Lesson from booksellers: if you’re Chinese, don’t upset Beijing
It may be argued there has been no breach of the ‘one country, two systems’ principle if extrajudicial rendition applies to Chinese anywhere in the world
In the disappearance – and subsequent reappearance – of the five booksellers, there involves two distinct legal issues, even as far as mainland law is concerned. Yet both the anti-China crowd and Beijing’s loyalists are deliberately confusing the two to serve their own ends.
While all five have confessed under varying degrees of pressure to selling and distributing anti-government books in Hong Kong and the mainland, the circumstances of their arrests make all the difference.
Gui Minhai vanished from Pattaya in Thailand. Lam Wing-kee, Cheung Chi-ping and Lui Por went missing while on the mainland. Lee Po disappeared from Hong Kong in December.
Clearly, whether or not you think it’s perfectly within their right to sell whatever books they like in Hong Kong, distributing banned books allegedly on a large scale made Lam, Cheung and Lui offenders subject to arrest under Chinese law – once they were on the mainland. Pan-democrats and Beijing’s critics may praise Lam’s personal heroics all they want, but he and the other two were fair game to mainland authorities given their offences.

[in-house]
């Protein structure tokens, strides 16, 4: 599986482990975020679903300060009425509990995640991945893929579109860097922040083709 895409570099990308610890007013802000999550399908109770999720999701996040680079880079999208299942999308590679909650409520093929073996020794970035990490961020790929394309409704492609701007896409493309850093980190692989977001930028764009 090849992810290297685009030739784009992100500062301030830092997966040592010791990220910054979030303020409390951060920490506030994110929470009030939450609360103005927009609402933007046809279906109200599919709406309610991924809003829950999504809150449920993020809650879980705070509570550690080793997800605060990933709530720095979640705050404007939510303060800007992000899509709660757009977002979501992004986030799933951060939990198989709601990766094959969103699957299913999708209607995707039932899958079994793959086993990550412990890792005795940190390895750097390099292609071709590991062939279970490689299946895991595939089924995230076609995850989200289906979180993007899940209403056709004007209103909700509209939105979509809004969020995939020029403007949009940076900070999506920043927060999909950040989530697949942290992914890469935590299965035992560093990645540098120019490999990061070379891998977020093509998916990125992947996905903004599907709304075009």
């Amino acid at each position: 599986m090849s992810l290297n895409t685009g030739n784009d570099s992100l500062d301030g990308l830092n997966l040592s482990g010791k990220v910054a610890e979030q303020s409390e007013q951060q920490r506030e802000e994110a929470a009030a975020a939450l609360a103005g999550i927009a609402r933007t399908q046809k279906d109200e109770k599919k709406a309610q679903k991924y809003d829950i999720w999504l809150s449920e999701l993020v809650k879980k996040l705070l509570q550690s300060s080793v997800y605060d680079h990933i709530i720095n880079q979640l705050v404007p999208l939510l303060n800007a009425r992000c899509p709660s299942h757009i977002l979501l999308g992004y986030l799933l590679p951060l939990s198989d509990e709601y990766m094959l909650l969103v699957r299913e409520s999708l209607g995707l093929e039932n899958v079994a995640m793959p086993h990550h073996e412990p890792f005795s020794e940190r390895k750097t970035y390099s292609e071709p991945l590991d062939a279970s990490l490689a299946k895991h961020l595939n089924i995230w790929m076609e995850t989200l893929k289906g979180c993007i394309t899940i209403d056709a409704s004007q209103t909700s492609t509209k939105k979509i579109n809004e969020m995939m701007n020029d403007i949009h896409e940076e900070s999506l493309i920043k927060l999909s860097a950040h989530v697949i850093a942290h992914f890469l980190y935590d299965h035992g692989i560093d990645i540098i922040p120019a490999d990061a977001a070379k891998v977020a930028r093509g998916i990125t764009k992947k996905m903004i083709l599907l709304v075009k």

Gui and Lee are entirely different, given the way they were detained. Since there are no records of them leaving Hong Kong or Thailand, or any hint of notification or cooperation between mainland and local law enforcement agencies, the natural conclusion – one that mainland authorities have never tried to deny or confirm – is that they were captured and sent back to the mainland under some version of extrajudicial rendition. Furthermore, because Gui was born a Chinese citizen, the fact that he holds a Swedish passport cuts no ice on the mainland.
From these, several scary consequences follow. If Chinese authorities consider you a Chinese national, it doesn’t matter what citizenship you hold; you have no outside or consular protection and must bear the full weight of mainland law. And, this situation applies even if you are not on the mainland.
It appears these consequences apply most immediately to Hong Kong people, regardless of “one country, two systems”. It may even be argued there has been no breach of the “one country, two systems” principle if extrajudicial rendition applies to Chinese everywhere around the world.
Some people say if you have done nothing to upset mainland authorities, there is nothing to fear. Well, precisely.